Recommended settings: Each preset is well suited to its task. However, for general use, I preferred the default setting, adjusting only green to about 83 percent. This gave the monitor a great color balance, perfect for general use.

The U2713HM demonstrates its impressive viewing-angle prowess. Josh Miller

Viewing angle: The optimum viewing angle for the monitor is usually directly in front, about a quarter of the screen down from the top. At this angle, you view the colors as intended by the manufacturer. Most monitors are not designed to be viewed from any other angle. The image quality at sub-optimal angle depends on the type of panel. Most monitors use TN panels that are too bright or too dark on parts of the screen, if you do not look at optimal angles.

Anti-glare (AG) coating also plays a role. Some viewers prefer not to cover at all, while others prefer only a limited number. Still others are completely indifferent; however, AG coating does not adversely affect quality, and its merits, or lack thereof, are strictly dependent on preference.

The U2713HM uses the AH-IPS panel, which provides it with a wider view than TN, and also fits with other high-end IPS displays.

The best way to save on the amount of power your monitor consumes is to make sure it goes to sleep when it’s supposed to. Josh Miller

Here, the AG coating works quite well, retaining most of the prints while maintaining a high contrast, bright appearance; however, the black screen, which looks from an angle, shows some blurred impressions of the environment. This is probably not a problem if you do not plan on constantly bathing it in natural light.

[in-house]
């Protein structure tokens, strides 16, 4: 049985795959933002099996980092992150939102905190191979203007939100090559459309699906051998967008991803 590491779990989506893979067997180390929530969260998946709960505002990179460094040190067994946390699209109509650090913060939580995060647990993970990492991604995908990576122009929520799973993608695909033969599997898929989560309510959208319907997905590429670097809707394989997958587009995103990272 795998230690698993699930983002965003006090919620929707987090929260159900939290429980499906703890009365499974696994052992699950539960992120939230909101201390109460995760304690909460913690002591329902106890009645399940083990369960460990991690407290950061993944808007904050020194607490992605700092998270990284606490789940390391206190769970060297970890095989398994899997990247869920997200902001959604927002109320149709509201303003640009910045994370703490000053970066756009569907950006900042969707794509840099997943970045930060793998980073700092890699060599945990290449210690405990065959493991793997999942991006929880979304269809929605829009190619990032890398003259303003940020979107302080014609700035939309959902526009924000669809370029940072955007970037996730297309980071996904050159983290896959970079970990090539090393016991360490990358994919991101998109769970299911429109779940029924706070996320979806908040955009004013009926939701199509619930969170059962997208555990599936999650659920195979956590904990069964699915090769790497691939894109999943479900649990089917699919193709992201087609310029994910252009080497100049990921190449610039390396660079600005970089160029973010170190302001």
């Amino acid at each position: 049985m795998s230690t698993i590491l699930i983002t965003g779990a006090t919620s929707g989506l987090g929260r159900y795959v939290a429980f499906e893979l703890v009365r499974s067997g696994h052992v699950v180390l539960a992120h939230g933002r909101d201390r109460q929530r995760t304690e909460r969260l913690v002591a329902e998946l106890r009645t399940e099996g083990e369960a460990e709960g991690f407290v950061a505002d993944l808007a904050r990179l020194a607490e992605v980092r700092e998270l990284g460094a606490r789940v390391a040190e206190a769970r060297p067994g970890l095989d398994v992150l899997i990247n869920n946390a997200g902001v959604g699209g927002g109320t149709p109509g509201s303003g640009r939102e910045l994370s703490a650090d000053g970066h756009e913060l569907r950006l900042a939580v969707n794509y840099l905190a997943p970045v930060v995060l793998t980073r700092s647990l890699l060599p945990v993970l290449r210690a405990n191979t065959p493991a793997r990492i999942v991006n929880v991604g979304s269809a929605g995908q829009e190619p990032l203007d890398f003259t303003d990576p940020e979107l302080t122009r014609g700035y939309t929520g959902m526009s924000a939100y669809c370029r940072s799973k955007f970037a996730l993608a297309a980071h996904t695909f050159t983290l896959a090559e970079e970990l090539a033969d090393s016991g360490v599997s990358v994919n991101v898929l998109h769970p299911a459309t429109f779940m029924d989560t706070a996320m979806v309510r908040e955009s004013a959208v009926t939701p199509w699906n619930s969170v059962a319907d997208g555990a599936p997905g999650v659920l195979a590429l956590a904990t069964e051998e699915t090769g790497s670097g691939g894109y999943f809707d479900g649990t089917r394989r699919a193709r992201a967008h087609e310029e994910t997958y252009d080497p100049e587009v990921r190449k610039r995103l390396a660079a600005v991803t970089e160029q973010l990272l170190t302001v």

Energy consumption: Armed with LED backlighting, the Dell UltraSharp U2713HM achieved fair power consumption, the default power on / off power was 38.4W, compared to the 93.7W Dell UltraSharp U2711 93.7W in the same test.

In our sleep / standby test, the U2713HM is 0.35 watts and the U2711 is 1.19 watts. Based on our formula, the U2713HM will incur less than half the cost of the U2711, with an annual drawback of $ 11.70, compared with $ 28.78 a year on the U2711.

Versus the U2711
The U2711 has more color depth than the U2713HM (8-bit vs. 16-bit) with a wider color gamut (102 percent NTSC vs. 72 percent U2713HM). The U2711 also includes pre-calibrated pre-installed Adobe RGB software, while the U2713HM only rises to sRGB.

If these numbers mean something to you (for the vast majority of them they won’t be), you might want to consider going with the U2711; however, most of you will be more than happy with the demo performance of the U2713HM. Although the U2711 has more impressive features, the U2713HM images just look better, so unless you have the specific needs of a pre-installed Adobe RGB or 10-bit color, the U2713HM is a better buy.

In addition, Dell says the U2713HM is not a replacement for the U2711 line and looks forward to announcing a replacement for the U2711 at some point in the future.

(Longer bars indicate better performance)
Apple Thunderbolt Display
361 Samsung S27A850
334 Dell UltraSharp U2711
333 Samsung LS27B970
274 Dell U2713HM

(Longer bars indicate better performance)
Apple Thunderbolt Display
977:1 Dell UltraSharp U2711
947:1 Dell U2713HM
883:1 Samsung LS27B970
878:1 Samsung S27A850

(Longer bars indicate better performance)
Samsung LS27B970
98 Dell UltraSharp U2711
98 Dell U2713HM
98 Samsung S27A850
97 Apple Thunderbolt Display

Juice box
Dell U2713HM Average watts per hour
On (default luminance) 38.4
On (max luminance) 45.5
On (min luminance) 17.8
Sleep 0.35
Calibrated (200 cd/m2) 40.5
Annual power consumption cost $11.70
Score Fair

The UltraSharp U2713HM replaces the U2711 as the best overall monitor; however, starting at $ 740, it can be too expensive for most pockets. If money is a concern but you still need a great performer, you should do it Asus PA248Q your first choice.

If money is not an object, $ 2,700 HP Dreamcolor LP2480zx is the most efficient monitor. Just obviously be prepared for your children to inherit your debt.

The U2713HM is the perfect choice for anyone looking for a 27-inch extreme clarity monitor with superb ergonomic support, useful features and a wide range of connections. In addition, the games and movies look great on it.

It doesn’t have all the features of the U2711, but it adds to its overall better performance, USB 3.0 power and other ergonomic settings.